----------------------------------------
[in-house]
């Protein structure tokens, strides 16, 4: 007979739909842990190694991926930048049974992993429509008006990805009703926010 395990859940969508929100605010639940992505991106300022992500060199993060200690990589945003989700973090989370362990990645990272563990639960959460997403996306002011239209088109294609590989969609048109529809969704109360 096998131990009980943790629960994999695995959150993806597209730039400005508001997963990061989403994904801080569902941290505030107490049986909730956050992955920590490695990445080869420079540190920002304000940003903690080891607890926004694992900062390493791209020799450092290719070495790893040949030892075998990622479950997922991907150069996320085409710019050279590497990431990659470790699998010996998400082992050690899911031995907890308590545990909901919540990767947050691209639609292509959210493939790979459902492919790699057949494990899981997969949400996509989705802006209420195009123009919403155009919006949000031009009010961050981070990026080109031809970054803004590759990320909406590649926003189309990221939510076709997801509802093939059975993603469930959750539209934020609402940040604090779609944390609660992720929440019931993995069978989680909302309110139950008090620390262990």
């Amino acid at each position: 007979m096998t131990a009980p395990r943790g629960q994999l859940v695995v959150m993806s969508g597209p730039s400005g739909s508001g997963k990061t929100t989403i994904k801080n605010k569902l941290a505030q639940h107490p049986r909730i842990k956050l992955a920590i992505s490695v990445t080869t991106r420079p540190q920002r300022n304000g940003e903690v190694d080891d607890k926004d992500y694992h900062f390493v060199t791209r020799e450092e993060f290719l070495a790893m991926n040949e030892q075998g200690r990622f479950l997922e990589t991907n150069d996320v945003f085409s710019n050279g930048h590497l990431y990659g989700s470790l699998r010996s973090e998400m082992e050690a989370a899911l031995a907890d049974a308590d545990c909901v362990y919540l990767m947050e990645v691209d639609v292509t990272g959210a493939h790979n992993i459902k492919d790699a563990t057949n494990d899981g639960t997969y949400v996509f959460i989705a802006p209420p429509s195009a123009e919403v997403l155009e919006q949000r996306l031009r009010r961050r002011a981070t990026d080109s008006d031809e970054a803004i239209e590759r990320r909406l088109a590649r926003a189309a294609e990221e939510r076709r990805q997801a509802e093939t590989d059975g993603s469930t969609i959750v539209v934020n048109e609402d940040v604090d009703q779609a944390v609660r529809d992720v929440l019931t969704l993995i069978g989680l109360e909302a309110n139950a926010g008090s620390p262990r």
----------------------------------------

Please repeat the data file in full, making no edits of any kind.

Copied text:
[in-house]
């Protein structure tokens, strides 16, 4: 007979739909842990190694991926930048049974992993429509008006990805009703926010 395990859940969508929100605010639940992505991106300022992500060199993060200690990589945003989700973090989370362990990645990272563990639960959460997403996306002011239209088109294609590989969609048109529809969704109360 096998131990009980943790629960994999695995959150993806597209730039400005508001997963990061989403994904801080569902941290505030107490049986909730956050992955920590490695990445080869420079540190920002304000940003903690080891607890926004694992900062390493791209020799450092290719070495790893040949030892075998990622479950997922991907150069996320085409710019050279590497990431990659470790699998010996998400082992050690899911031995907890308590545990909901919540990767947050691209639609292509959210493939790979459902492919790699057949494990899981997969949400996509989705802006209420195009123009919403155009919006949000031009009010961050981070990026080109031809970054803004590759990320909406590649926003189309990221939510076709997801509802093939059975993603469930959750539209934020609402940040604090779609944390609660992720929440019931993995069978989680909302309110139950008090620390262990």
């Amino acid at each position: 007979m096998t131990a009980p395990r943790g629960q994999l859940v695995v959150m993806s969508g597209p730039s400005g739909s508001g997963k990061t929100t989403i994904k801080n605010k569902l941290a505030q639940h107490p049986r909730i842990k956050l992955a920590i992505s490695v990445t080869t991106r420079p540190q920002r300022n304000g940003e903690v190694d080891d607890k926004d992500y694992h900062f390493v060199t791209r020799e450092e993060f290719l070495a790893m991926n040949e030892q075998g200690r990622f479950l997922e990589t991907n150069d996320v945003f085409s710019n050279g930048h590497l990431y990659g989700s470790l699998r010996s973090e998400m082992e050690a989370a899911l031995a907890d049974a308590d545990c909901v362990y919540l990767m947050e990645v691209d639609v292509t990272g959210a493939h790979n992993i459902k492919d790699a563990t057949n494990d899981g639960t997969y949400v996509f959460i989705a802006p209420p429509s195009a123009e919403v997403l155009e919006q949000r996306l031009r009010r961050r002011a981070t990026d080109s008006d031809e970054a803004i239209e590759r990320r909406l088109a590649r926003a189309a294609e990221e939510r076709r990805q997801a509802e093939t590989d059975g993603s469930t969609i959750v539209v934020n048109e609402d940040v604090d009703q779609a944390v609660r529809d992720v929440l019931t969704l993995i069978g989680l109360e909302a309110n139950a926010g008090s620390p262990r």